CR376 Probabilities of Accidental Death for payment of Accidental Death Benefit
Probabilities of Accidental Death for payment of Accidental Death Benefit
Accidental Death Benefit – insurer accepting death as accidental on probabilities – requiring actual proof that accidental to pay benefit
1. The policy was a funeral policy which provided a funeral benefit of R5000 with an additional R5000 if the death was accidental.
2. The policy commenced on 1 July 2014.
3. The deceased passed away on 25 July 2014.
4. The death certificate noted the cause of death as “Under Investigation”
5. The preliminary post-mortem report noted “AWAITING RESULTS”. The results required, were the toxicology results.
6. The insurer obtained a report from a medical consultant who suggested that the cause of death was natural. He stated:
“Found dead in bed together with partner who woke up fine…Suggest: Natural causes…myocardial infarction…”
7. Based on this report the insurer declined the claim as the death was within the 6 month waiting period for death due to natural causes.
8. As the complainant had stated in the original complaint: “…the following day the two women, the other one my aunt both were found dead”, the office directed further enquiries to the investigating police officer.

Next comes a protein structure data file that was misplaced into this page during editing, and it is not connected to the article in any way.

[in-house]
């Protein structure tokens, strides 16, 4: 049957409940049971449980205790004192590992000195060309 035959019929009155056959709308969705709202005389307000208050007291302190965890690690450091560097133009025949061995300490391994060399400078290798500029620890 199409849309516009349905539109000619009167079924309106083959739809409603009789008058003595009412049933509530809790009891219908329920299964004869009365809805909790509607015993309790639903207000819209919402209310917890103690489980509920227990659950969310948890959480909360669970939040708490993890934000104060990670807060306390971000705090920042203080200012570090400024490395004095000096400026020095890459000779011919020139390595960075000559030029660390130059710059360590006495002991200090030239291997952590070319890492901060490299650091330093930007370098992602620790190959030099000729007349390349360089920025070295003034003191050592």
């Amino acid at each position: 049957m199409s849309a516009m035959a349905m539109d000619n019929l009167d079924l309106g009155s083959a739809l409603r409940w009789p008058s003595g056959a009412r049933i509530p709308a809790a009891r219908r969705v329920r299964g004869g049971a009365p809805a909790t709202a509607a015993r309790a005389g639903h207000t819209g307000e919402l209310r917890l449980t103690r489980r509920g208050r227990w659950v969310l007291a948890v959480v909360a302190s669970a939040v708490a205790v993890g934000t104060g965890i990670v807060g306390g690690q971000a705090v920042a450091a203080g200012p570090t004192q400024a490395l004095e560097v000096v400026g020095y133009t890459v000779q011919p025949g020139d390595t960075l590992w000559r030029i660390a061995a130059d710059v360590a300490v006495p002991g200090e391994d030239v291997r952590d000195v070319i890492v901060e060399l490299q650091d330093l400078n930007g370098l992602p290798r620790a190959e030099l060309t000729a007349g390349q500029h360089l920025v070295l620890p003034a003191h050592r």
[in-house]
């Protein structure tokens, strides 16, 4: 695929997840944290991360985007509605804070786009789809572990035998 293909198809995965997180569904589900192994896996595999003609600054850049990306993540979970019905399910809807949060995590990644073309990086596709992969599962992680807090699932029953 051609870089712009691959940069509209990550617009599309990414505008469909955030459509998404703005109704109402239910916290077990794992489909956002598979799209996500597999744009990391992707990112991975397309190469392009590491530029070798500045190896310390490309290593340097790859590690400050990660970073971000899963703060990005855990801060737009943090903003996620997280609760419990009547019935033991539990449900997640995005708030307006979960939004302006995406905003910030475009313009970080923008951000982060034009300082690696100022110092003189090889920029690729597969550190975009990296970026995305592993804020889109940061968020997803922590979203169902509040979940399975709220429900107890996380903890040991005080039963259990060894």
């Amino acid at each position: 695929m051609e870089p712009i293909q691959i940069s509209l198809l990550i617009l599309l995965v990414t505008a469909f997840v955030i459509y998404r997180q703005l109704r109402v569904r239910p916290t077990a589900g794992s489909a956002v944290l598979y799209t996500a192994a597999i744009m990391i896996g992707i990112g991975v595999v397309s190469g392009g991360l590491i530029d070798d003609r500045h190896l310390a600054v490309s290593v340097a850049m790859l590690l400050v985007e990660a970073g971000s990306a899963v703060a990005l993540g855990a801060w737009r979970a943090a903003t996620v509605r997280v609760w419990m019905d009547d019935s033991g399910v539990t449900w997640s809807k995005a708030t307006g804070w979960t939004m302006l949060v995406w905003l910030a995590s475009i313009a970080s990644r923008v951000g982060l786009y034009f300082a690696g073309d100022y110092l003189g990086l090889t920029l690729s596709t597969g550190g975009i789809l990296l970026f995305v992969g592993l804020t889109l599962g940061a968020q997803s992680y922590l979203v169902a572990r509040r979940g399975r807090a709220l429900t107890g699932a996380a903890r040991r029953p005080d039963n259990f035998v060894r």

9. The investigating officer confirmed that the photographs on the case file recorded the following: two women were found on the floor; both were deceased; one had signs of vomit from her mouth; the other did not; bowls next to the bodies showing what the deceased persons had eaten the night before.
10. We wrote to the insurer and stated that whilst it was possible that both of the deceased persons could have died as a result of natural causes on their own, given the circumstances under which the bodies were discovered, it was not probable that both people had passed away at the same place at the same time due to natural causes. On a balance of probabilities, it was more likely that the deaths were unnatural / accidental.
11. The insurer agreed to pay the funeral benefit as it accepted our view that the death, on a balance of probabilities, was accidental. It, however, wanted actual proof that the death was accidental before it would pay the accidental death benefit.
12. The insurer was advised that accepting, on a balance of probabilities, that the cause of death was accidental for payment of the funeral benefit was sufficient for payment of the accidental death benefit and that actual proof was not required.
13. The insurer paid the accidental death benefit.